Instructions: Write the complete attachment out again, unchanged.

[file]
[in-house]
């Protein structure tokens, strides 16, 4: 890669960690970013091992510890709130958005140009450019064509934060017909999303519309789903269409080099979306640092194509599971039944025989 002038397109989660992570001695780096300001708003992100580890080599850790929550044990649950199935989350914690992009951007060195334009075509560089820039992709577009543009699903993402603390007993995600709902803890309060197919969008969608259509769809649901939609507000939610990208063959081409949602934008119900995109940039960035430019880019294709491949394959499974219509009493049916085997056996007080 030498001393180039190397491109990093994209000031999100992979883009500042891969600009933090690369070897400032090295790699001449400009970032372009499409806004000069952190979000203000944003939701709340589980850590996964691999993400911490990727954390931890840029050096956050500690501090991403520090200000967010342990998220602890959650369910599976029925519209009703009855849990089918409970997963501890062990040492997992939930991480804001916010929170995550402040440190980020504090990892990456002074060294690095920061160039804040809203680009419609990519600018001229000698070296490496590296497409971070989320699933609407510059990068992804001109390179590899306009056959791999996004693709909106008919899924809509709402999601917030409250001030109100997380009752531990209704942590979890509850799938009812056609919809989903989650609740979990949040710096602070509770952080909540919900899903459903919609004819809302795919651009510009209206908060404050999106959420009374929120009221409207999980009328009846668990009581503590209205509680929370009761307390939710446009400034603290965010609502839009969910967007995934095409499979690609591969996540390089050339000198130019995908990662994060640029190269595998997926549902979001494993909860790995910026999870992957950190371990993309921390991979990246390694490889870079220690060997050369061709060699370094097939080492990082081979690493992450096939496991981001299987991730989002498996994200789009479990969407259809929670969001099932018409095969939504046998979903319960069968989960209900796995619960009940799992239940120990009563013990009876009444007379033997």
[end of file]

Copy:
[in-house]
């Protein structure tokens, strides 16, 4: 890669960690970013091992510890709130958005140009450019064509934060017909999303519309789903269409080099979306640092194509599971039944025989 002038397109989660992570001695780096300001708003992100580890080599850790929550044990649950199935989350914690992009951007060195334009075509560089820039992709577009543009699903993402603390007993995600709902803890309060197919969008969608259509769809649901939609507000939610990208063959081409949602934008119900995109940039960035430019880019294709491949394959499974219509009493049916085997056996007080 030498001393180039190397491109990093994209000031999100992979883009500042891969600009933090690369070897400032090295790699001449400009970032372009499409806004000069952190979000203000944003939701709340589980850590996964691999993400911490990727954390931890840029050096956050500690501090991403520090200000967010342990998220602890959650369910599976029925519209009703009855849990089918409970997963501890062990040492997992939930991480804001916010929170995550402040440190980020504090990892990456002074060294690095920061160039804040809203680009419609990519600018001229000698070296490496590296497409971070989320699933609407510059990068992804001109390179590899306009056959791999996004693709909106008919899924809509709402999601917030409250001030109100997380009752531990209704942590979890509850799938009812056609919809989903989650609740979990949040710096602070509770952080909540919900899903459903919609004819809302795919651009510009209206908060404050999106959420009374929120009221409207999980009328009846668990009581503590209205509680929370009761307390939710446009400034603290965010609502839009969910967007995934095409499979690609591969996540390089050339000198130019995908990662994060640029190269595998997926549902979001494993909860790995910026999870992957950190371990993309921390991979990246390694490889870079220690060997050369061709060699370094097939080492990082081979690493992450096939496991981001299987991730989002498996994200789009479990969407259809929670969001099932018409095969939504046998979903319960069968989960209900796995619960009940799992239940120990009563013990009876009444007379033997």